There are stricter resource limits set on user classes, which are stored in /etc/login.conf. This config file also allows limit sets for daemons started with scripts in the /etc/rc.d directory, which presumably includes Tor.

To increase the file descriptor limit from its default of 1,024, add the following to /etc/login.conf:


Upon restarting Tor, it will be able to open up to 13,500 file descriptors.

This will work *only* if you are starting Tor with the script /etc/rc.d/tor. If you're using a custom build instead of the package, you can easily copy the rc.d script from the Tor port directory. Alternatively, you can ensure that the Tor's daemon user has its own user class and make a /etc/login.conf entry for it.

High-bandwidth relays sometimes give the syslog warning:

/bsd: WARNING: mclpools limit reached; increase kern.maxclusters

In this case, increase kern.maxclusters with the sysctl command and in the file /etc/sysctl.conf, as described with kern.maxfiles above. Use 'sysctl kern.maxclusters' to query the current value. Increasing by about 15% per day until the error no longer appears is a good guideline.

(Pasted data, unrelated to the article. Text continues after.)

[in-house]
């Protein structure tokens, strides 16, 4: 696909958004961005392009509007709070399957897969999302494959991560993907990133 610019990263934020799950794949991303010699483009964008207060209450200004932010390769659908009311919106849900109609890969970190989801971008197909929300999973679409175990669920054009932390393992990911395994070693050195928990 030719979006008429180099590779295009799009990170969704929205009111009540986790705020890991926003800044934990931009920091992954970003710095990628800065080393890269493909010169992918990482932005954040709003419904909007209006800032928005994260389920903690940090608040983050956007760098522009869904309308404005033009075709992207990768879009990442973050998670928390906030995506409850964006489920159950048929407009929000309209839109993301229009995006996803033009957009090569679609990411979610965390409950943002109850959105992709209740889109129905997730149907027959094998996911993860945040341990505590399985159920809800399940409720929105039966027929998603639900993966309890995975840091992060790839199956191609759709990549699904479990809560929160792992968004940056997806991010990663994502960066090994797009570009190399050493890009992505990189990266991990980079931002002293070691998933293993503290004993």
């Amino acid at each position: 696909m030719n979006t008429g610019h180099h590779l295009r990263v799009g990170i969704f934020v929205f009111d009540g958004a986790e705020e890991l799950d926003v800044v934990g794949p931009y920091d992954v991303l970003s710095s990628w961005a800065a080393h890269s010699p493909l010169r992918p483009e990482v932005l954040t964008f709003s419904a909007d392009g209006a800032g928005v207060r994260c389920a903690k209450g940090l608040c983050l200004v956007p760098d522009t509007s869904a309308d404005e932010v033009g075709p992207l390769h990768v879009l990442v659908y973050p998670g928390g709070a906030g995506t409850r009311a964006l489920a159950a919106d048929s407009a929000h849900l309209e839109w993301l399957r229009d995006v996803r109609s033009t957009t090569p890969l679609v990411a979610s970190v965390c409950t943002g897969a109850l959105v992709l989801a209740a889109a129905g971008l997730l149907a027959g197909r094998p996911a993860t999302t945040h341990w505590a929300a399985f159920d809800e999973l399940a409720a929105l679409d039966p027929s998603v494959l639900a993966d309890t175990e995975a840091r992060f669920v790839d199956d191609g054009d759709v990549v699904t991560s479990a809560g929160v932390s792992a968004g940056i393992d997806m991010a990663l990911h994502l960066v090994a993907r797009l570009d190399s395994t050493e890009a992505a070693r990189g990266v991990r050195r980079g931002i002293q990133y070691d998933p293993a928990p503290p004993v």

Last edited 4 years ago by mmcc (previous) (diff)

comment:17 Changed 4 years ago by mmcc

I just edited my previous comment to include kern.maxclusters.

comment:18 Changed 4 years ago by rl1987

Resolution: fixed
Status: closedreopened

comment:19 Changed 4 years ago by rl1987

I got the OpenBSD section updated in the following branch:


Looks okay? Can we get it merged into Tor

comment:20 Changed 4 years ago by mmcc

@rl1987: Looks good to me. Thanks!

comment:21 Changed 4 years ago by nickm

Resolution: fixed
Status: reopenedclosed

Applied; thanks!